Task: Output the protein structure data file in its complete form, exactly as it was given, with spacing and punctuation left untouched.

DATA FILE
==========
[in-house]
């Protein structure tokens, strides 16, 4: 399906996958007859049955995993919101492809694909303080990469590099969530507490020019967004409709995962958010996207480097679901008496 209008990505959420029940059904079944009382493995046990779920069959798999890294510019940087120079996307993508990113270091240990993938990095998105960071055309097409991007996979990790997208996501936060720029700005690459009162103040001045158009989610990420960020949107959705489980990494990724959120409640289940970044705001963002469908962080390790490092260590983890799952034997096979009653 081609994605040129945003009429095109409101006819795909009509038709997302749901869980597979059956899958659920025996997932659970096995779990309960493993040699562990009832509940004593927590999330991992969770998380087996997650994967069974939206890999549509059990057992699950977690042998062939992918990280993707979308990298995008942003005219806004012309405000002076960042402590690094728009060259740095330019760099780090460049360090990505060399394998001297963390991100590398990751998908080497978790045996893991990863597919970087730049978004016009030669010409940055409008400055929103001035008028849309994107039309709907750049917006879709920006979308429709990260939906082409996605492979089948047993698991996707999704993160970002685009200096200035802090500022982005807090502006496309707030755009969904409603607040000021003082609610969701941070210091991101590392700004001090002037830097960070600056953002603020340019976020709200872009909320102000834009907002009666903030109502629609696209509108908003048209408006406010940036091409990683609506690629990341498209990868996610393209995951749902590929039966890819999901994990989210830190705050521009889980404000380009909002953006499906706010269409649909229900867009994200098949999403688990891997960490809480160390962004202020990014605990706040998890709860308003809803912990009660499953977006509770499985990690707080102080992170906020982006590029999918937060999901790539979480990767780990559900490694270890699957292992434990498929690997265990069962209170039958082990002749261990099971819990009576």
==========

[in-house]
């Protein structure tokens, strides 16, 4: 399906996958007859049955995993919101492809694909303080990469590099969530507490020019967004409709995962958010996207480097679901008496 209008990505959420029940059904079944009382493995046990779920069959798999890294510019940087120079996307993508990113270091240990993938990095998105960071055309097409991007996979990790997208996501936060720029700005690459009162103040001045158009989610990420960020949107959705489980990494990724959120409640289940970044705001963002469908962080390790490092260590983890799952034997096979009653 081609994605040129945003009429095109409101006819795909009509038709997302749901869980597979059956899958659920025996997932659970096995779990309960493993040699562990009832509940004593927590999330991992969770998380087996997650994967069974939206890999549509059990057992699950977690042998062939992918990280993707979308990298995008942003005219806004012309405000002076960042402590690094728009060259740095330019760099780090460049360090990505060399394998001297963390991100590398990751998908080497978790045996893991990863597919970087730049978004016009030669010409940055409008400055929103001035008028849309994107039309709907750049917006879709920006979308429709990260939906082409996605492979089948047993698991996707999704993160970002685009200096200035802090500022982005807090502006496309707030755009969904409603607040000021003082609610969701941070210091991101590392700004001090002037830097960070600056953002603020340019976020709200872009909320102000834009907002009666903030109502629609696209509108908003048209408006406010940036091409990683609506690629990341498209990868996610393209995951749902590929039966890819999901994990989210830190705050521009889980404000380009909002953006499906706010269409649909229900867009994200098949999403688990891997960490809480160390962004202020990014605990706040998890709860308003809803912990009660499953977006509770499985990690707080102080992170906020982006590029999918937060999901790539979480990767780990559900490694270890699957292992434990498929690997265990069962209170039958082990002749261990099971819990009576």